Prince Ever After by AC Arthur

Posted by Mrs Giggles on July 7, 2018 in 2 Oogies, Book Reviews, Genre: Contemporary / 0 Comments

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Prince Ever After by AC Arthur
Prince Ever After by AC Arthur

Kimani, $6.50, ISBN 978-0-373-86505-5
Contemporary Romance, 2017

Can a story set in the present day can pull of a premise in which the hero wins the heroine in a card game? Perhaps, if the author is sneaky enough, but AC Arthur isn’t that author. Prince Roland DeSaunters winning Valora Harrington that way comes off as so ridiculous here that I wonder whether the whole thing is even legal. Not to mention, there is the whole unfortunate implication of our hero – a member of the royalty, mind you – consorting with people who does what is basically flesh trafficking over a card game. The kingdom of Grand Serenity Island may be in the Caribbean, but its top dogs in the palace are channeling both alleged Middle-Eastern sheikh and 19th-century English noblemen in a club realness.

Because Val is now his, she has to spend time with him. Plus, the hero has been seen kissing her in public, so ooh, everyone now expects them to get married. Val wants to marry for love, though, and her father and an ex had her convinced that all men are assholes. How wonderful that she finally meets a good man to love in a promiscuous gambler who won her from her father! As for Roland, he sighs as he drives his Ferrari, because being a promiscuous gambler who never has to be held accountable for his actions is very hard. Really, it’s a very hard life.  Our hero has to take time to sort out his head before he can decide that Val is different from the sex-hungry, cleavage-revealing hos he usually cavorted with and hence is worthy of being his wife.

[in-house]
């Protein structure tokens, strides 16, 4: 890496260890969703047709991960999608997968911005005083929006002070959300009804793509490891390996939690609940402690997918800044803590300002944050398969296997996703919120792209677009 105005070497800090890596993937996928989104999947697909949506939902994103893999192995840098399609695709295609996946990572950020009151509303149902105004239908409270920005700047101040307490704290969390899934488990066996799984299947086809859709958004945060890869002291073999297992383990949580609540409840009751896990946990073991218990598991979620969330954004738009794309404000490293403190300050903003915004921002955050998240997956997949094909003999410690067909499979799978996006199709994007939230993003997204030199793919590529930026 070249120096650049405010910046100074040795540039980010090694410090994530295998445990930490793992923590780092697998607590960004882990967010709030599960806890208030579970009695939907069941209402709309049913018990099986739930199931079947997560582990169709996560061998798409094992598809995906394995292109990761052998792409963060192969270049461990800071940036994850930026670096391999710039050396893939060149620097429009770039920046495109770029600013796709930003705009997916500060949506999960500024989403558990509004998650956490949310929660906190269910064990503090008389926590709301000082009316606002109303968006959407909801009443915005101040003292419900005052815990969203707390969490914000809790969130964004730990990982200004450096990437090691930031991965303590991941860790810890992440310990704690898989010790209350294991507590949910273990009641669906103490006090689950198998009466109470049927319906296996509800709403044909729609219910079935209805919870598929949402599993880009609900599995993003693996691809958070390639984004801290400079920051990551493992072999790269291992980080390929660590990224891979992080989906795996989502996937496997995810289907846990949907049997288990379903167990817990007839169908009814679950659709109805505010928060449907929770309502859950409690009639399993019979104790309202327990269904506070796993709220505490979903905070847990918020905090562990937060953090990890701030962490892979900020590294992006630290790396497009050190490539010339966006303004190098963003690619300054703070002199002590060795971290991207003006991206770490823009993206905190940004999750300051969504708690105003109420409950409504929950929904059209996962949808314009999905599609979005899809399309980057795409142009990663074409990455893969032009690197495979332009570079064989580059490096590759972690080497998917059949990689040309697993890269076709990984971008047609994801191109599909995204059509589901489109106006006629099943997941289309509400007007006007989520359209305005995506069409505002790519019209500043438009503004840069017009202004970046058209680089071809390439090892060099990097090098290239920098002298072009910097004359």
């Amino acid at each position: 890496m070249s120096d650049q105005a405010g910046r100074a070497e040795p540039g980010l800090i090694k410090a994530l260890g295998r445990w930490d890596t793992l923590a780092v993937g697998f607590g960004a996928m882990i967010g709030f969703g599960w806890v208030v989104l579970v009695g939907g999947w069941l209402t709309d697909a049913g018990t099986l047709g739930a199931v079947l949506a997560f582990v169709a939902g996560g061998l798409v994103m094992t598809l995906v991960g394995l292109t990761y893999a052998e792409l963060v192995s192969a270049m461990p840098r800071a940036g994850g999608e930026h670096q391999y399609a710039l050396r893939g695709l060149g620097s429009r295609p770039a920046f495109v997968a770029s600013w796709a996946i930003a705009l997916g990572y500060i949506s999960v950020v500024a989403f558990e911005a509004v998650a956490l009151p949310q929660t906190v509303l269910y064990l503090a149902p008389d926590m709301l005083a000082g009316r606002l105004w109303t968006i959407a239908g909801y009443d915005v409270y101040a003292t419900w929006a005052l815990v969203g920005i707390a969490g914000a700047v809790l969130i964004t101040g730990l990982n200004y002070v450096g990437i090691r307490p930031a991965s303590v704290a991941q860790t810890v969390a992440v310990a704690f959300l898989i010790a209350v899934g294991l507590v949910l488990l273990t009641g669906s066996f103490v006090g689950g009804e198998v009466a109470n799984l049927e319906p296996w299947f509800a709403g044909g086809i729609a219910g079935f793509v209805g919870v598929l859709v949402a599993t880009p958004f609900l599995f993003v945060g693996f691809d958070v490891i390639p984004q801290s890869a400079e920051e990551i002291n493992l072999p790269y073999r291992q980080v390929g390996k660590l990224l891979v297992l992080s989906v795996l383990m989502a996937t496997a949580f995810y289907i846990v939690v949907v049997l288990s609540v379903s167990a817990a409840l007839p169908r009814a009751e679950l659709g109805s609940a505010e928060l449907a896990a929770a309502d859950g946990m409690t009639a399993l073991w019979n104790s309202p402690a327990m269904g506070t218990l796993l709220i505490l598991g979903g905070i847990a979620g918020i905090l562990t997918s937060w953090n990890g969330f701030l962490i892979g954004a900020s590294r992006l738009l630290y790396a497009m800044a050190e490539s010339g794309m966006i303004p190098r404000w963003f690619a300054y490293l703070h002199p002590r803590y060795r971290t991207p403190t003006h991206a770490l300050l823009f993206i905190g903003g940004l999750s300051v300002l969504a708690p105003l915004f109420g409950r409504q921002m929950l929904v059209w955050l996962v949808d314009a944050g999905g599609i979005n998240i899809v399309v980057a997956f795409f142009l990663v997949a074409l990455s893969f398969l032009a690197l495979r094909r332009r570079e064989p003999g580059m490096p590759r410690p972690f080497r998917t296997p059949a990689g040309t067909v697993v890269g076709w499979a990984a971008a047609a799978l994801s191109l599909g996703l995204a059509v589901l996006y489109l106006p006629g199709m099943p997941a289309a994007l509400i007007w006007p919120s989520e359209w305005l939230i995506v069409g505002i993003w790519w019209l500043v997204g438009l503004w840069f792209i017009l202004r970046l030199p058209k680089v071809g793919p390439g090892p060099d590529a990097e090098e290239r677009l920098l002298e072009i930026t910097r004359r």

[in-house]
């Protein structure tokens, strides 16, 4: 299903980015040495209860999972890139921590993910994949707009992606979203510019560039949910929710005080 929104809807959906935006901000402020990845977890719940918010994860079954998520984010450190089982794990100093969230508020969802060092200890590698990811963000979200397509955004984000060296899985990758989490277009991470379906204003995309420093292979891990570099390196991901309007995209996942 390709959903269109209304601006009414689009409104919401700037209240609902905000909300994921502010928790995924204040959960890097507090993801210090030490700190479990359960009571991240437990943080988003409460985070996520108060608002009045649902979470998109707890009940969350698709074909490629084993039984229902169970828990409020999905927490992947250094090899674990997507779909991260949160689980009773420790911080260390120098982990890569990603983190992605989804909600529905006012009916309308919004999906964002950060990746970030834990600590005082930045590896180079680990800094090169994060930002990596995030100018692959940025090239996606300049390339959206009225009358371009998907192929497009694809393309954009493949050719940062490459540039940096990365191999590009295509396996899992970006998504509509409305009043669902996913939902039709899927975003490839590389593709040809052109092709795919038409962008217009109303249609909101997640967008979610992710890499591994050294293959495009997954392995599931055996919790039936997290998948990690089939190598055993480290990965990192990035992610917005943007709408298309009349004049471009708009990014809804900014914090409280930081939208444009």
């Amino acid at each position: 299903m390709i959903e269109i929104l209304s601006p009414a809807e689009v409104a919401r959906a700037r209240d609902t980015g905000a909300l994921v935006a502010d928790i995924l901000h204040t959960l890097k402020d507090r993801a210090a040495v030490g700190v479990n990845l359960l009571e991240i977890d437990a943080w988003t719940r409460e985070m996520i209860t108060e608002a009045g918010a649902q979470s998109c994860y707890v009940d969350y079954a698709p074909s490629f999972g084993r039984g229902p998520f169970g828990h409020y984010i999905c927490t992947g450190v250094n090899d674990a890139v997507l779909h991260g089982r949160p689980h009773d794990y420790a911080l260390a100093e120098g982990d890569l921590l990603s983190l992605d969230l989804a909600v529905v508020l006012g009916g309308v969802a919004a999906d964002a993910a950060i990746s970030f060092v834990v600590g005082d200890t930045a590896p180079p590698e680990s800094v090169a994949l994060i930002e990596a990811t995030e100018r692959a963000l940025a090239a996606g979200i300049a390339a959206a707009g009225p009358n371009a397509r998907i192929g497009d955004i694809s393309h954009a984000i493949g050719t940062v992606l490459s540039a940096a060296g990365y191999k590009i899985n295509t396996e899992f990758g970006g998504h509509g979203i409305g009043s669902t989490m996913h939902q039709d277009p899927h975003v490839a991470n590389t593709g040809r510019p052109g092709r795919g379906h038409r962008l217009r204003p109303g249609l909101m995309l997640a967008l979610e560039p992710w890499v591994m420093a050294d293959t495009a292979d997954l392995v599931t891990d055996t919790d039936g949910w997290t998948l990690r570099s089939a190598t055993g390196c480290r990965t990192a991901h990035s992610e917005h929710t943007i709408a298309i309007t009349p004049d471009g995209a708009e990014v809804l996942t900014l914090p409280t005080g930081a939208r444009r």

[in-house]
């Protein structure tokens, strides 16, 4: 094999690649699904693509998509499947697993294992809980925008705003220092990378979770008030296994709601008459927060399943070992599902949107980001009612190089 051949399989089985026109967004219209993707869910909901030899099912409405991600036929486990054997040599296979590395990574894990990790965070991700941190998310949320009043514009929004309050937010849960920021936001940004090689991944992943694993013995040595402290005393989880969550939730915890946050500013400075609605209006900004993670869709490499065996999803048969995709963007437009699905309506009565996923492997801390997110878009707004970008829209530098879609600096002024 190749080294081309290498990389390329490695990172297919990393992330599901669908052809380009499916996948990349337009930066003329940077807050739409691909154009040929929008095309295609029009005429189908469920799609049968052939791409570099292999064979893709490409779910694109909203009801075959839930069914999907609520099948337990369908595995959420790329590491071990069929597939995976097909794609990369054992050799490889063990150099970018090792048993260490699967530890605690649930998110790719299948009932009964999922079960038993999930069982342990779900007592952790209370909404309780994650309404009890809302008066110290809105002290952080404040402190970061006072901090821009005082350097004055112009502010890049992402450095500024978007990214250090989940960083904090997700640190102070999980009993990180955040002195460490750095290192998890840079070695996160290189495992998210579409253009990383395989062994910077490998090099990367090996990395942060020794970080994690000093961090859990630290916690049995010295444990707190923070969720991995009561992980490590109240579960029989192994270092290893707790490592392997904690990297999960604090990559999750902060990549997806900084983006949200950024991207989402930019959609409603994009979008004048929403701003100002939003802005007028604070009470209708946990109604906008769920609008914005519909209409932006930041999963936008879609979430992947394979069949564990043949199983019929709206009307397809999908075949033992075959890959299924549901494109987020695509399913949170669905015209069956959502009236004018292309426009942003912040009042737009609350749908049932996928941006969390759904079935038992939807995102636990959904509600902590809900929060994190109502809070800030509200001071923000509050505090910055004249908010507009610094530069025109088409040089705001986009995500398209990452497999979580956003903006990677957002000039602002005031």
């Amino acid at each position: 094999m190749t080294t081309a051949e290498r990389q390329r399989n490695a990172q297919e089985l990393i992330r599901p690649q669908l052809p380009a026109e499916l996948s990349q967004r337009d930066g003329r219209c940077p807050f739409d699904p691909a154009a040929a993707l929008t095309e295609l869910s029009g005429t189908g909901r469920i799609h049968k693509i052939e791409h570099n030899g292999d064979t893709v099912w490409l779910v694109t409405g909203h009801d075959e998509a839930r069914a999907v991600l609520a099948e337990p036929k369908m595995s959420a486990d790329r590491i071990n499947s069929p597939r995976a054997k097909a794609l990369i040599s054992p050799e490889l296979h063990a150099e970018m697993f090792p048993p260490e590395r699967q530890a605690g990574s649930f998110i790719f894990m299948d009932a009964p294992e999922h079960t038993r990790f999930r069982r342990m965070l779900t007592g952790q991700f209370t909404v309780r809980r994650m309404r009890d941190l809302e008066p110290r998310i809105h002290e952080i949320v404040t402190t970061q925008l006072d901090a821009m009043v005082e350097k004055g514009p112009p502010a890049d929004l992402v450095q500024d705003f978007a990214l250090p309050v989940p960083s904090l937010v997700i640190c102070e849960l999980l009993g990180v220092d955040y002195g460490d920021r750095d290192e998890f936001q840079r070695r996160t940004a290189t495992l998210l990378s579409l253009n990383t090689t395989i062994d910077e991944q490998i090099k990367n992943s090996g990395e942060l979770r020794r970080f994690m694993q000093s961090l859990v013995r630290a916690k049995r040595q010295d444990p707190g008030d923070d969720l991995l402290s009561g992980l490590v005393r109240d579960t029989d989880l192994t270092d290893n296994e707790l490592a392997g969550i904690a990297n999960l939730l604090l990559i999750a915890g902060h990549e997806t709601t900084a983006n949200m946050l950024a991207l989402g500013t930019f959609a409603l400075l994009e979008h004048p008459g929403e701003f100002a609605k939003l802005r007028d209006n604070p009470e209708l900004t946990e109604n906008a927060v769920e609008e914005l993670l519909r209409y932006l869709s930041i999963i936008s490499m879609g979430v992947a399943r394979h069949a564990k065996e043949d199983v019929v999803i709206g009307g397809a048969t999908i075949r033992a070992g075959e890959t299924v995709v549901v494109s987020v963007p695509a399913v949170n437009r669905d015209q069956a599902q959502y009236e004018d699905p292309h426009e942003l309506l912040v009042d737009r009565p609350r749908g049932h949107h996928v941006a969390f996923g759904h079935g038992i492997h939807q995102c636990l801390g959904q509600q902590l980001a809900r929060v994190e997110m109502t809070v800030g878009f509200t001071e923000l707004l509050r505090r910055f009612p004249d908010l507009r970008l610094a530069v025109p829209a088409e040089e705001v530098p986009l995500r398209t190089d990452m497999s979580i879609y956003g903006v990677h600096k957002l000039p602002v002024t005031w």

The unfortunate thing about Prince Ever After is that it is the closure of a trilogy, The Royal Weddings, and if I look at it in the context of the other two books, the trilogy pushes forth the ideological double standards of the genre that I personally find distasteful: women who have ambitions and take actions to achieve those ambitions are villains, while similarly inclined men are portrayed as hero materials with a slice of attractive promiscuity at the tip of all that twenty-inch wonder. Valora has some sassy quips here and there, but the sass is a well-used device by romance authors to hide the fact that heroines like Val has very little agency of their own. Val’s desires, destiny, and wants are all dictated by the plot as well as the hero.

And throughout the whole story, Val is just a prop. The author focuses instead on Roland’s coming of age journey. He is promiscuous and loves the gambling tables – always attractive traits in a romance hero, of course – and he has to sort out whom he wants to be at the end of the day. Only, given all the double standards in the entire trilogy, the conclusion of Roland’s arc is basically a justification of him being a promiscuous gambler – if a sassy but virtuous heroine like Val can see the goodness in him, see, he’s not bad at all!

And then there is poor Malayka. Since the first book in this trilogy, she has been the target of venomous insults from the heroes of the trilogy. There is nothing hypocritical at all about manwhores accusing a woman who loves to show off her cleavage and speaks her mind for being immoral and unworthy of being their father’s bride! Nonetheless, the author has Malayka always fighting back, and in this one, she gives Roland such a glorious dressing down for his pathetic, boring “LOLOLOL YOU DIRTY WHORE!” rant about her. For a moment, I thought AC Arthur would buck the trend and have Malayka getting a happily ever after with King Rafe DeSaunters. Nope! Of course not, what was I thinking? LOLOLOLOL THAT DIRTY WHORE!

Oh, and there is a bonus of all these privileged twats sneering at Malayka for being born on the wrong side of the streets. Nothing distasteful or off-putting about that at all! Ugh, stories like this are starting to turn me into a socialist.

Sigh. The double standards that permeate the trilogy are especially overwhelming here, since the hero’s coming of age arc is basically a doubling down on these double standards. Love the man for his ways, but let’s all stone the woman for having the same traits! The author’s treatment of Malayka is an eye-rolling cop-out, and that is the nail on the coffin where I am concerned. Roland is an ass, Val is a boring enabler, and I hope the peasants rise to throw these annoying royal family people off the island and into the sea one of these days.

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Cantankerous muffin who loves boys that sparkle, unicorns, money, chocolates, and fantastical stories.


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